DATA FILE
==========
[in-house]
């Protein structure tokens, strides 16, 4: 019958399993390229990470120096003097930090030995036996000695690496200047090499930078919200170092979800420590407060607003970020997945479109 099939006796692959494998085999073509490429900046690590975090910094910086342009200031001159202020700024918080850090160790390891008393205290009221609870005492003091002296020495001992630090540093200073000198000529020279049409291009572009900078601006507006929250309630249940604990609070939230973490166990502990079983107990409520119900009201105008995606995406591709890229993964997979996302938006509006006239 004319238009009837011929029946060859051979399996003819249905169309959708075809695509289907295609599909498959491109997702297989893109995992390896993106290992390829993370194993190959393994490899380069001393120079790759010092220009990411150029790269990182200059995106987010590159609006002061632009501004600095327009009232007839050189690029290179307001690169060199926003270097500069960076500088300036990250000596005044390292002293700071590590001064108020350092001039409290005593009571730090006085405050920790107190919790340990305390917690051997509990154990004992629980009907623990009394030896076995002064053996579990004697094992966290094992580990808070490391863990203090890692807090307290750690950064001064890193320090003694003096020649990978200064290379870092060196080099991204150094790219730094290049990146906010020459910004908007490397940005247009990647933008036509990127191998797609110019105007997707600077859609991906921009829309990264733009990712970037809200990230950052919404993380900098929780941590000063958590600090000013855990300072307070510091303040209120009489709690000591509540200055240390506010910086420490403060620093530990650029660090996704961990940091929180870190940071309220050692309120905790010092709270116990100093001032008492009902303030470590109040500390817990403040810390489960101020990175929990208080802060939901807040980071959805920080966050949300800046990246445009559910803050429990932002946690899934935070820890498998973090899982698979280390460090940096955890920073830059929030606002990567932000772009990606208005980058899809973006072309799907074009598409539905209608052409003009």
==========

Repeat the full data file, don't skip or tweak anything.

[in-house]
């Protein structure tokens, strides 16, 4: 019958399993390229990470120096003097930090030995036996000695690496200047090499930078919200170092979800420590407060607003970020997945479109 099939006796692959494998085999073509490429900046690590975090910094910086342009200031001159202020700024918080850090160790390891008393205290009221609870005492003091002296020495001992630090540093200073000198000529020279049409291009572009900078601006507006929250309630249940604990609070939230973490166990502990079983107990409520119900009201105008995606995406591709890229993964997979996302938006509006006239 004319238009009837011929029946060859051979399996003819249905169309959708075809695509289907295609599909498959491109997702297989893109995992390896993106290992390829993370194993190959393994490899380069001393120079790759010092220009990411150029790269990182200059995106987010590159609006002061632009501004600095327009009232007839050189690029290179307001690169060199926003270097500069960076500088300036990250000596005044390292002293700071590590001064108020350092001039409290005593009571730090006085405050920790107190919790340990305390917690051997509990154990004992629980009907623990009394030896076995002064053996579990004697094992966290094992580990808070490391863990203090890692807090307290750690950064001064890193320090003694003096020649990978200064290379870092060196080099991204150094790219730094290049990146906010020459910004908007490397940005247009990647933008036509990127191998797609110019105007997707600077859609991906921009829309990264733009990712970037809200990230950052919404993380900098929780941590000063958590600090000013855990300072307070510091303040209120009489709690000591509540200055240390506010910086420490403060620093530990650029660090996704961990940091929180870190940071309220050692309120905790010092709270116990100093001032008492009902303030470590109040500390817990403040810390489960101020990175929990208080802060939901807040980071959805920080966050949300800046990246445009559910803050429990932002946690899934935070820890498998973090899982698979280390460090940096955890920073830059929030606002990567932000772009990606208005980058899809973006072309799907074009598409539905209608052409003009």